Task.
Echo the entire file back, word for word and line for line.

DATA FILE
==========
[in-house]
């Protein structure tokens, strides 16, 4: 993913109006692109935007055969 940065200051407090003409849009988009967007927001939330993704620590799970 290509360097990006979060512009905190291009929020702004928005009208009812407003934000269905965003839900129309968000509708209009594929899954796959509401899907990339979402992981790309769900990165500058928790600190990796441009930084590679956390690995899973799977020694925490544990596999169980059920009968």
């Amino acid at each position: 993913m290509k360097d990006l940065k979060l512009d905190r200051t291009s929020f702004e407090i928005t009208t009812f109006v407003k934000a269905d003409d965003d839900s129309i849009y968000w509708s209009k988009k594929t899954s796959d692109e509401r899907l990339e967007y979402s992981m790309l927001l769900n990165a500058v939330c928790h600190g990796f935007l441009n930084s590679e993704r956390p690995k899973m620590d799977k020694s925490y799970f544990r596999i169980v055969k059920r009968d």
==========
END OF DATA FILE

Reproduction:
[in-house]
């Protein structure tokens, strides 16, 4: 993913109006692109935007055969 940065200051407090003409849009988009967007927001939330993704620590799970 290509360097990006979060512009905190291009929020702004928005009208009812407003934000269905965003839900129309968000509708209009594929899954796959509401899907990339979402992981790309769900990165500058928790600190990796441009930084590679956390690995899973799977020694925490544990596999169980059920009968």
């Amino acid at each position: 993913m290509k360097d990006l940065k979060l512009d905190r200051t291009s929020f702004e407090i928005t009208t009812f109006v407003k934000a269905d003409d965003d839900s129309i849009y968000w509708s209009k988009k594929t899954s796959d692109e509401r899907l990339e967007y979402s992981m790309l927001l769900n990165a500058v939330c928790h600190g990796f935007l441009n930084s590679e993704r956390p690995k899973m620590d799977k020694s925490y799970f544990r596999i169980v055969k059920r009968d």